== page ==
Ben, thanks for this... you just saved me a solid couple hours of cutting and pasting, or alternatively trying to write something like this on my own!
Thanks again,Rick

What about

<cfset myArray=ArrayNew(1)>

<cfloop query="someQuery">

<cfset myStruct = StructNew()>

<cfloop list="#columns#" index="i">
<cfset StructInsert(myStruct,i,Evaluate("someQuery.#i#"))>

<cfset ArrayAppend(myArray,StructCopy(myStruct))>


<cffunction name="QueryToStruct" returntype="struct" output="false">
<cfargument name="query" type="query" required="true">
<cfset s = StructNew()>
<cfloop index="i" list="#ARGUMENTS.query.ColumnList#">
<cfset StructInsert (s, i, ARGUMENTS.query[i])>
<cfreturn s>

A limitation with deserializeJSON() in CF8 is that it cant convert a json string that looks like a cf query back into a query object.

Instead it converts the query to a struct containing 2 keys, columns and data. Data is an array of rows. Each row is an array of data for each column.

<cfquery name="myQuery">
select 'a1' as 'a', 'b1' as 'b' union
select 'a2' as 'a', 'b2' as 'b'

struct = deserializeJSON( serializeJSON( myQuery ) );

eg. struct = {
columns: [
data: [


Personally, I don't even like the idea of passing queries around from system to another; they feel too much like specialized data types. I prefer to pass around more natural, universal structures like arrays and structs.

thank you for this excellent walkthrough ben, this code really helped me in my current application. hope you have a great week.

As usual your posting has helped me out again. I continue to come back time and again when I have really odd requests from clients and find that you've already done it and have posted a solution that works everytime. Thx again!

Works great! Is there a way to not remove leading zeroes on a column value? I have some varchars which start with 0 and it is removing them. Thanks!


Hmm, I am not sure there is anything you can do. Since ColdFusion is a typeless language, it tends to convert values back and forth as it sees fit. As such, it's probably stripping off the leading zeros thinking it's a number. I don't know of a great way to prevent this off-hand. I'll do some digging to see what I can come up with.


Leading zeros aren't being stripped for me...

Can you give more details about your setup?
mysql, sql server, cf7, cf8, cf9 etc?


I am running CF9 w/ Oracle 10g. I was able to get the leading zeros to work in another one of my functions by adding a space in front of a variable is it a number (isNumeric), then wrapping it a serializeJSON() before returning it from the function, so I need to figure out a way to serialize each array value (LOCAL.RowIndex in Ben's code above) when it is being created or try to serialize the entire array.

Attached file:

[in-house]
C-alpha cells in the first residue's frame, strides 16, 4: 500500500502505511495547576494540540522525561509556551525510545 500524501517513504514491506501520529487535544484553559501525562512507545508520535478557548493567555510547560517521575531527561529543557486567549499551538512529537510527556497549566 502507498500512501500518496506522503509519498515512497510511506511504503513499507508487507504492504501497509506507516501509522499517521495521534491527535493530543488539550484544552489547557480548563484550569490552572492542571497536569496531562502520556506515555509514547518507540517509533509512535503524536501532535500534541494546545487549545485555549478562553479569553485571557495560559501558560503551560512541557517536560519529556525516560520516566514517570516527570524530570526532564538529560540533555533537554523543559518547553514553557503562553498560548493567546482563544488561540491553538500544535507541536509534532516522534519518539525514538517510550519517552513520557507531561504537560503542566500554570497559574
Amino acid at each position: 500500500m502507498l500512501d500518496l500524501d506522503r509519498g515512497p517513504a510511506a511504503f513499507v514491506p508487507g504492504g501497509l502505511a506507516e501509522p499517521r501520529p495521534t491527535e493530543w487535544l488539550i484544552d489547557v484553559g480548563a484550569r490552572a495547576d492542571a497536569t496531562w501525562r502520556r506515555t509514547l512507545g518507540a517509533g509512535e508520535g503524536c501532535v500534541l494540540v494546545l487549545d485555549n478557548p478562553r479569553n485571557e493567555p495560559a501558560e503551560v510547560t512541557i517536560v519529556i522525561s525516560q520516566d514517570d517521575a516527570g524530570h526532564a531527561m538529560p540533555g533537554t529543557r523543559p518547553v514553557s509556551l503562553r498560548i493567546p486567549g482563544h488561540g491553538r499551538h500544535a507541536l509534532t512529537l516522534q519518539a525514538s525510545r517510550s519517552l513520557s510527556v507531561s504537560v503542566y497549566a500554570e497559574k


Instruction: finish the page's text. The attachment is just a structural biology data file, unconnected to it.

Ben your first snippet
<cfset strCellValue = qData[ COLUMN_NAME ][ ROW_INDEX ] />
wont work unless you put quotes around the column name leastways in cf8 so
<cfset strCellValue = qData[ "COLUMN_NAME" ][ ROW_INDEX ] />
otherwise another useful post.


It depends on whether or not the name of the column is in a variable. In my case, the column name was in a variable; as such, it didn't need to be quoted. However, if you were going to put in the actual column name, then yes absolutely, with bracket-notation, you will have to quote the name. Excellent point.

If you want all columns, in their specified case and in their selected order, use this:

  • columns = arrayToList( myQuery.getMeta().getColumnLabels() );

getColumnLabels() returns a java string array (string[]), so if you want to use cf array methods on it, you'll need to bounce it through a listToArray(arrayToList()) or similar.

It even gives you the complete list of columns when you: select * from table.

Simply loop over the array and build a struct.

hey Ben,

Thanks for the code. It's worked great except I've come across one problem. When I send it a query that has a string field that contains numbers with a leading zero, the code strips the leading zero and coverts the string to a number. Any suggestions for updating the code to prevent this conversion from happening. I've checked the query results and the query is returning a string. After sending the query to QueryToStruct(), the field is converted to a number minus the leading zero.

Thanks for the great site. I've learned a lot.

I'm a big fan, and ever so grateful for the wealth of info you've provided here. Just wanted to let you know that you might want to put quotes around the COLUMN_NAME example like so...

<cfset strCellValue = qData[ 'COLUMN_NAME' ][ ROW_INDEX ] />

Also, cfscript query loop does it for each row (at least in cf10):

for(thisRow in query){

To create an array of structures from a query object in cfscript:

for(thisRow in query){


for(thisRow in query){

you may have to initialize the structure in the array (did not test the code):

for(thisRow in query){